"Rule 23(b) was not written in order to bar derivative suits. Unquestionably it was originally adopted and has served since in part as a means to discourage `strike suits' by people who might be interested in getting quick dollars by making charges without regard to their truth so as to coerce corporate managers to settle worthless claims in order to get rid of them. On the other hand, however, derivative suits have played a rather important role in protecting shareholders of corporations from the designing schemes and wiles of insiders who are willing to betray their company's interests in order to enrich themselves."

Behind the demand rule is the rationale courts should not interfere in internal affairs of private corporations until all intracorporate remedies have been exhausted. The demand provides opportunity for directors to occupy their usual status as corporate managers and gives the corporation a chance to take control of litigation to be brought on its own behalf. 3B Moore's Federal Practice § 23.1.19, at 23.1-79-23.1-99 (2d ed. 1976); 7A Wright and Miller, Federal Practice and Procedure, § 1832, at 383-392 (1972); comment, Stockholder Derivative Actions, 44 U.Chi.L.Rev. 168, 171-172 (1976).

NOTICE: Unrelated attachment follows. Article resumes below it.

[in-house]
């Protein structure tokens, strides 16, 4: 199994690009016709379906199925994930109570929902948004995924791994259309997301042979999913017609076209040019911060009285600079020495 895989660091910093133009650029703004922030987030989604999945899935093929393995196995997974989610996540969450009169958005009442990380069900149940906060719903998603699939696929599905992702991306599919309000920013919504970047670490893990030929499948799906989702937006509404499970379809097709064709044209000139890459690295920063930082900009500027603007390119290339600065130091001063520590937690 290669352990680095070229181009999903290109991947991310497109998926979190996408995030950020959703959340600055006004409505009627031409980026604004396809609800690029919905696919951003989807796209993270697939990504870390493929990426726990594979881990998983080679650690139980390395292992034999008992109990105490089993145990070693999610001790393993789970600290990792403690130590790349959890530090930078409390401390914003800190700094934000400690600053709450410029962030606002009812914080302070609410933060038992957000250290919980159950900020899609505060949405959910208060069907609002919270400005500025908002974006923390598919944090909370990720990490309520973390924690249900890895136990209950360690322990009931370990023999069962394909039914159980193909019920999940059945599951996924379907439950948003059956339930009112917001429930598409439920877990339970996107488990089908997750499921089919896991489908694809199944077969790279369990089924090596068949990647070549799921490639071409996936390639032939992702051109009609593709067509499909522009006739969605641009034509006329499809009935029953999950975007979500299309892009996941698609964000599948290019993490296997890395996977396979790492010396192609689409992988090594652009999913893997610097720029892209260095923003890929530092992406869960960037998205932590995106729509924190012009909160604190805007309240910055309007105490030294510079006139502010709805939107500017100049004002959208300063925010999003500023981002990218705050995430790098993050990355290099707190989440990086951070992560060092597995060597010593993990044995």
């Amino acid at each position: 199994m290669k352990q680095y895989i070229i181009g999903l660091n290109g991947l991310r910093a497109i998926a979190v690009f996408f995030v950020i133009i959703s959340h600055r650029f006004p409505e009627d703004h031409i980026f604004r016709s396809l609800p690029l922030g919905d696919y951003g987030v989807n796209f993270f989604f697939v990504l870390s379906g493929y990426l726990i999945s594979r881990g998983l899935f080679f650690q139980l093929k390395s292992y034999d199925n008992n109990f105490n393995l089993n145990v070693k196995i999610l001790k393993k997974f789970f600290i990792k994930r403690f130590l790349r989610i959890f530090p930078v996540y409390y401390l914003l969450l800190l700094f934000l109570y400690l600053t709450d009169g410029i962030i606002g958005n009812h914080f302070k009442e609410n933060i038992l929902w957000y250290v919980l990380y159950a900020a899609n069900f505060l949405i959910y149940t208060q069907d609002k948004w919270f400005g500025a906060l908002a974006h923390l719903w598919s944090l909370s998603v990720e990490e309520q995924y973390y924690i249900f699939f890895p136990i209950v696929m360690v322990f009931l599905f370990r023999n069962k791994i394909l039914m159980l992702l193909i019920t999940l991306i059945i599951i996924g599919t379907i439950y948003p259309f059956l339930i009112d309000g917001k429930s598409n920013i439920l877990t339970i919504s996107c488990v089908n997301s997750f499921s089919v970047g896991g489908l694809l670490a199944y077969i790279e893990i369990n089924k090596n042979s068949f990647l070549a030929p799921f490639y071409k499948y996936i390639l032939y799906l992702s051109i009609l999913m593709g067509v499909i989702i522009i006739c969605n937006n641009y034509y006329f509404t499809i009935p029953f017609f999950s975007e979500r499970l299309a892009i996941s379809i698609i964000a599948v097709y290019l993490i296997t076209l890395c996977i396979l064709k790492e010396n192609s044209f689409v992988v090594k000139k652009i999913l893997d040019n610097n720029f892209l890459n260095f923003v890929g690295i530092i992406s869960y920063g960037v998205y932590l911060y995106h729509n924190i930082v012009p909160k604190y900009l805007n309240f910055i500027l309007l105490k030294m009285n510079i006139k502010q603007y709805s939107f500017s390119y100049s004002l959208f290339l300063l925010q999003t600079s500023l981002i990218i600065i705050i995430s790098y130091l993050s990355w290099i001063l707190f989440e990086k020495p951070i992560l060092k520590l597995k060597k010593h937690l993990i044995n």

Federal courts divide on the question whether F.R.C.P. 23.1 should be applied rigidly. Several jurisdictions hold rule 23.1 is an exceptional rule of pleading, serving a special purpose, and does not fall within the liberalized "notice" pleading concept. In re Kauffman Mutual Fund Actions, 479 F.2d 257, 263 (1st Cir. 1973), cert. den., 414 U.S. 857, 94 S. Ct. 161, 38 L. Ed. 2d 107 (1973); see Vernars v. Young, 539 F.2d 966, 968 (3rd Cir. 1976); Lucking v. Delano, 117 F.2d 159, 160 (6th Cir. 1941). Other courts are lenient in excusing demand, and construe liberally the stockholder's pleaded reasons for not making an effort to obtain the action from the directors. de Haas v. Empire Petroleum Company, 435 F.2d 1223, 1228 (10th Cir. 1970); Meltzer v. Atlantic Research Corporation, 330 F.2d 946, 948 (4th *636 Cir. 1964), cert. den., 379 U.S. 841, 85 S. Ct. 78, 13 L. Ed. 2d 47 (1964); In re Penn Central Securities Litigation, 367 F. Supp. 1158, 1164 (E.D.Pa. 1973).